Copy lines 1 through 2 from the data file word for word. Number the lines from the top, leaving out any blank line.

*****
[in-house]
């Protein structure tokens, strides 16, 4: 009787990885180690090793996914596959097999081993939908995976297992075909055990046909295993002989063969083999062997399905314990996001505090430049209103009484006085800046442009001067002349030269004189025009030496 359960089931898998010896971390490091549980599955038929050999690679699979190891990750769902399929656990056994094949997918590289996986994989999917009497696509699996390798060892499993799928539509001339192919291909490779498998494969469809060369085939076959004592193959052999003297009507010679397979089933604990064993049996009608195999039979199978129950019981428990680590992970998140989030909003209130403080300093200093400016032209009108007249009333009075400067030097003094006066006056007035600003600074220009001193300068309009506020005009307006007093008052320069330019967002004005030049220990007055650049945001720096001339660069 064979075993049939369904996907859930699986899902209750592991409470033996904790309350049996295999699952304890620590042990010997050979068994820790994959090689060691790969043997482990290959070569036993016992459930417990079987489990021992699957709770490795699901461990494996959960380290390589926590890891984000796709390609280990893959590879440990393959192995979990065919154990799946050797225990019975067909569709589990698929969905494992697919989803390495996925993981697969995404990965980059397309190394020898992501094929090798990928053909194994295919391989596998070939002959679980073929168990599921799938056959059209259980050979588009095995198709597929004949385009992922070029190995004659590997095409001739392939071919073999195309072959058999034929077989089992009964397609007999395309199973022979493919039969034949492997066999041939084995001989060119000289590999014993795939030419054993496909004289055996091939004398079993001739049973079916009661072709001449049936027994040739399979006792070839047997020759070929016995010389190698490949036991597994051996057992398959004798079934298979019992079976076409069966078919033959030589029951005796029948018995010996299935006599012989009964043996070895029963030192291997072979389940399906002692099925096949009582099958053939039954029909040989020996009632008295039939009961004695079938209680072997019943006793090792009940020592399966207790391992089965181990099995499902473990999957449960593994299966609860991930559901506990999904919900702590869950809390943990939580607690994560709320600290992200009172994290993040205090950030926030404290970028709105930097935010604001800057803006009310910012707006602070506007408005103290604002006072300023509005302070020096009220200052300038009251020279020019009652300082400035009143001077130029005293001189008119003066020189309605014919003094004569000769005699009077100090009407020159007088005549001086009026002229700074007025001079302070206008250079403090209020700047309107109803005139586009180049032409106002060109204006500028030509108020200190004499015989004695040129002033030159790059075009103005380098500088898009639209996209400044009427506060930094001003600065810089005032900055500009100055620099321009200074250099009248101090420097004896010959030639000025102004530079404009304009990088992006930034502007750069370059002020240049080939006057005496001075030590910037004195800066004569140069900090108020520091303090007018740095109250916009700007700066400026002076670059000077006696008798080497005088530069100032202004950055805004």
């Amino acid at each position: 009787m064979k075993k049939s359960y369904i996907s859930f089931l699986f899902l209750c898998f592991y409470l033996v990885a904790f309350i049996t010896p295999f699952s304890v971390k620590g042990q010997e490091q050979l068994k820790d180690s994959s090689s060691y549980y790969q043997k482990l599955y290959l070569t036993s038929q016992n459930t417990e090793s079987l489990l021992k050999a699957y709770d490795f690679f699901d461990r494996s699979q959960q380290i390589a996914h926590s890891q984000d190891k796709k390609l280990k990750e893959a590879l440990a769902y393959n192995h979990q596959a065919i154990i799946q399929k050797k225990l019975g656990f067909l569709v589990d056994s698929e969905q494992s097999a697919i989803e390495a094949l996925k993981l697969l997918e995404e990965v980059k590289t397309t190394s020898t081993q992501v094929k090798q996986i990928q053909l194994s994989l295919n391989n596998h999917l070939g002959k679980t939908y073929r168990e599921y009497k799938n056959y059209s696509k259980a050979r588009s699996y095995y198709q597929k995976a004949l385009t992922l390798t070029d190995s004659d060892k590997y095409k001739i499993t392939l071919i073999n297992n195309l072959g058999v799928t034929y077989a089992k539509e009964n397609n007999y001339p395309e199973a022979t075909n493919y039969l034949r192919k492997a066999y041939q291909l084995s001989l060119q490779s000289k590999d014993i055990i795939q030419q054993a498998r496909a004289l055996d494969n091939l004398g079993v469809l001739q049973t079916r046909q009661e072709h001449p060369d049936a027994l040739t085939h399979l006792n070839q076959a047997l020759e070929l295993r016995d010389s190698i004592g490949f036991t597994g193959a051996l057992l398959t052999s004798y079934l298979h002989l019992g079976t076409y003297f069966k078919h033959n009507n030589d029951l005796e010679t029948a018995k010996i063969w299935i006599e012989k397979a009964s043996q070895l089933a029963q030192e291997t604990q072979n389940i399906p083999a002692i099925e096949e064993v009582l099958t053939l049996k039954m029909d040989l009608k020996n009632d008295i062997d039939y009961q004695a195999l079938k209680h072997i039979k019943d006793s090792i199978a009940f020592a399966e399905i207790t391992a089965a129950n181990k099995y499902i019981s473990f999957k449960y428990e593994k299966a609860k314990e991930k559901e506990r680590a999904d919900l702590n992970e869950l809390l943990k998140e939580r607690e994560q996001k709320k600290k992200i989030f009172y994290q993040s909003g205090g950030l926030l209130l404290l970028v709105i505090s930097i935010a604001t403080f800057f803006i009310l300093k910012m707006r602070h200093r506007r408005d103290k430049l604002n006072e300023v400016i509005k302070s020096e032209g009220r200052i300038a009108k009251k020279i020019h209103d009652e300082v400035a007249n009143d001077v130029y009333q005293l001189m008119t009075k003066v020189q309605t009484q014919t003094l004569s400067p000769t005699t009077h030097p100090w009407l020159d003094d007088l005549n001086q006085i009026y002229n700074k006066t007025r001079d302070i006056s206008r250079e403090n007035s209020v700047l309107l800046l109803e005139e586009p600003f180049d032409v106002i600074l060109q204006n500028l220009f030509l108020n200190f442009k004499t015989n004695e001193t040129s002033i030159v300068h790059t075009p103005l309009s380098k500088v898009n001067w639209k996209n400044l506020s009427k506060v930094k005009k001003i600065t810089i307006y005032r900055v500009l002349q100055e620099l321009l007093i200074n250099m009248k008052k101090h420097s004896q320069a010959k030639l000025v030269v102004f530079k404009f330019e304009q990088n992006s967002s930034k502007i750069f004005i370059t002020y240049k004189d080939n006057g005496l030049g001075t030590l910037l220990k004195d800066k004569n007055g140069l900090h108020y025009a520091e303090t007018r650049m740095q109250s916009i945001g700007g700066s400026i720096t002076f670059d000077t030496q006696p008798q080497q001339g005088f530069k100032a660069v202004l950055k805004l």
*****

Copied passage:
[in-house]
């Protein structure tokens, strides 16, 4: 009787990885180690090793996914596959097999081993939908995976297992075909055990046909295993002989063969083999062997399905314990996001505090430049209103009484006085800046442009001067002349030269004189025009030496 359960089931898998010896971390490091549980599955038929050999690679699979190891990750769902399929656990056994094949997918590289996986994989999917009497696509699996390798060892499993799928539509001339192919291909490779498998494969469809060369085939076959004592193959052999003297009507010679397979089933604990064993049996009608195999039979199978129950019981428990680590992970998140989030909003209130403080300093200093400016032209009108007249009333009075400067030097003094006066006056007035600003600074220009001193300068309009506020005009307006007093008052320069330019967002004005030049220990007055650049945001720096001339660069 064979075993049939369904996907859930699986899902209750592991409470033996904790309350049996295999699952304890620590042990010997050979068994820790994959090689060691790969043997482990290959070569036993016992459930417990079987489990021992699957709770490795699901461990494996959960380290390589926590890891984000796709390609280990893959590879440990393959192995979990065919154990799946050797225990019975067909569709589990698929969905494992697919989803390495996925993981697969995404990965980059397309190394020898992501094929090798990928053909194994295919391989596998070939002959679980073929168990599921799938056959059209259980050979588009095995198709597929004949385009992922070029190995004659590997095409001739392939071919073999195309072959058999034929077989089992009964397609007999395309199973022979493919039969034949492997066999041939084995001989060119000289590999014993795939030419054993496909004289055996091939004398079993001739049973079916009661072709001449049936027994040739399979006792070839047997020759070929016995010389190698490949036991597994051996057992398959004798079934298979019992079976076409069966078919033959030589029951005796029948018995010996299935006599012989009964043996070895029963030192291997072979389940399906002692099925096949009582099958053939039954029909040989020996009632008295039939009961004695079938209680072997019943006793090792009940020592399966207790391992089965181990099995499902473990999957449960593994299966609860991930559901506990999904919900702590869950809390943990939580607690994560709320600290992200009172994290993040205090950030926030404290970028709105930097935010604001800057803006009310910012707006602070506007408005103290604002006072300023509005302070020096009220200052300038009251020279020019009652300082400035009143001077130029005293001189008119003066020189309605014919003094004569000769005699009077100090009407020159007088005549001086009026002229700074007025001079302070206008250079403090209020700047309107109803005139586009180049032409106002060109204006500028030509108020200190004499015989004695040129002033030159790059075009103005380098500088898009639209996209400044009427506060930094001003600065810089005032900055500009100055620099321009200074250099009248101090420097004896010959030639000025102004530079404009304009990088992006930034502007750069370059002020240049080939006057005496001075030590910037004195800066004569140069900090108020520091303090007018740095109250916009700007700066400026002076670059000077006696008798080497005088530069100032202004950055805004």